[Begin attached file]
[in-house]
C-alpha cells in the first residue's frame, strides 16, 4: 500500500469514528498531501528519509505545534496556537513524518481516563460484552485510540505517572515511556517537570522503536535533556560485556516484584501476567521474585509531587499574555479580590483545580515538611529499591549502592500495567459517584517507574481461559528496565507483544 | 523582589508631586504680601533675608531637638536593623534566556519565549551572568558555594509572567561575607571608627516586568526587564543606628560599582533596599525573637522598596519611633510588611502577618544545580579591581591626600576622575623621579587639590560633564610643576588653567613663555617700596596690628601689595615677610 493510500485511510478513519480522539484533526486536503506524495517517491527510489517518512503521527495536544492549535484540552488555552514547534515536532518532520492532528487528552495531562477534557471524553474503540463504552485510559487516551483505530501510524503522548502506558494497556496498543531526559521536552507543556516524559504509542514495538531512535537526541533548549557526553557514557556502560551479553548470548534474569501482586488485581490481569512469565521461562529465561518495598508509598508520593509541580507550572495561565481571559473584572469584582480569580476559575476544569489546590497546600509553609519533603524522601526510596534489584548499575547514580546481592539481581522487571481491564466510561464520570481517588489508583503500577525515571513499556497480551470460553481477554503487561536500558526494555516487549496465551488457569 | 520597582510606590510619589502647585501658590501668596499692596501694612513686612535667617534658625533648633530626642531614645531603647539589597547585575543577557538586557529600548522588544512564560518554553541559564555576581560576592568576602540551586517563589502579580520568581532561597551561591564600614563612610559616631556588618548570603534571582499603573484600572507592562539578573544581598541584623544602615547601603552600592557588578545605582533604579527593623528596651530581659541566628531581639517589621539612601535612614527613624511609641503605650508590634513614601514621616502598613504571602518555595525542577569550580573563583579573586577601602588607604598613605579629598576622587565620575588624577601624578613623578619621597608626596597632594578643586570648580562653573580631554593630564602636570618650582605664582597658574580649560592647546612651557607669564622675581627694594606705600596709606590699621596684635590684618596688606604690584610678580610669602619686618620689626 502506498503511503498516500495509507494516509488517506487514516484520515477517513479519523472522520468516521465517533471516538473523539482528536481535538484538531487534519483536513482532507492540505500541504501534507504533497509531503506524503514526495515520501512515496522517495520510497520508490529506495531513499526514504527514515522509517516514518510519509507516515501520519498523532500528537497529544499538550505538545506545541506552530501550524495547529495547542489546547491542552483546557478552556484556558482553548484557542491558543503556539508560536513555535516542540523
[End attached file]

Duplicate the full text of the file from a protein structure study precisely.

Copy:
[in-house]
C-alpha cells in the first residue's frame, strides 16, 4: 500500500469514528498531501528519509505545534496556537513524518481516563460484552485510540505517572515511556517537570522503536535533556560485556516484584501476567521474585509531587499574555479580590483545580515538611529499591549502592500495567459517584517507574481461559528496565507483544 | 523582589508631586504680601533675608531637638536593623534566556519565549551572568558555594509572567561575607571608627516586568526587564543606628560599582533596599525573637522598596519611633510588611502577618544545580579591581591626600576622575623621579587639590560633564610643576588653567613663555617700596596690628601689595615677610 493510500485511510478513519480522539484533526486536503506524495517517491527510489517518512503521527495536544492549535484540552488555552514547534515536532518532520492532528487528552495531562477534557471524553474503540463504552485510559487516551483505530501510524503522548502506558494497556496498543531526559521536552507543556516524559504509542514495538531512535537526541533548549557526553557514557556502560551479553548470548534474569501482586488485581490481569512469565521461562529465561518495598508509598508520593509541580507550572495561565481571559473584572469584582480569580476559575476544569489546590497546600509553609519533603524522601526510596534489584548499575547514580546481592539481581522487571481491564466510561464520570481517588489508583503500577525515571513499556497480551470460553481477554503487561536500558526494555516487549496465551488457569 | 520597582510606590510619589502647585501658590501668596499692596501694612513686612535667617534658625533648633530626642531614645531603647539589597547585575543577557538586557529600548522588544512564560518554553541559564555576581560576592568576602540551586517563589502579580520568581532561597551561591564600614563612610559616631556588618548570603534571582499603573484600572507592562539578573544581598541584623544602615547601603552600592557588578545605582533604579527593623528596651530581659541566628531581639517589621539612601535612614527613624511609641503605650508590634513614601514621616502598613504571602518555595525542577569550580573563583579573586577601602588607604598613605579629598576622587565620575588624577601624578613623578619621597608626596597632594578643586570648580562653573580631554593630564602636570618650582605664582597658574580649560592647546612651557607669564622675581627694594606705600596709606590699621596684635590684618596688606604690584610678580610669602619686618620689626 502506498503511503498516500495509507494516509488517506487514516484520515477517513479519523472522520468516521465517533471516538473523539482528536481535538484538531487534519483536513482532507492540505500541504501534507504533497509531503506524503514526495515520501512515496522517495520510497520508490529506495531513499526514504527514515522509517516514518510519509507516515501520519498523532500528537497529544499538550505538545506545541506552530501550524495547529495547542489546547491542552483546557478552556484556558482553548484557542491558543503556539508560536513555535516542540523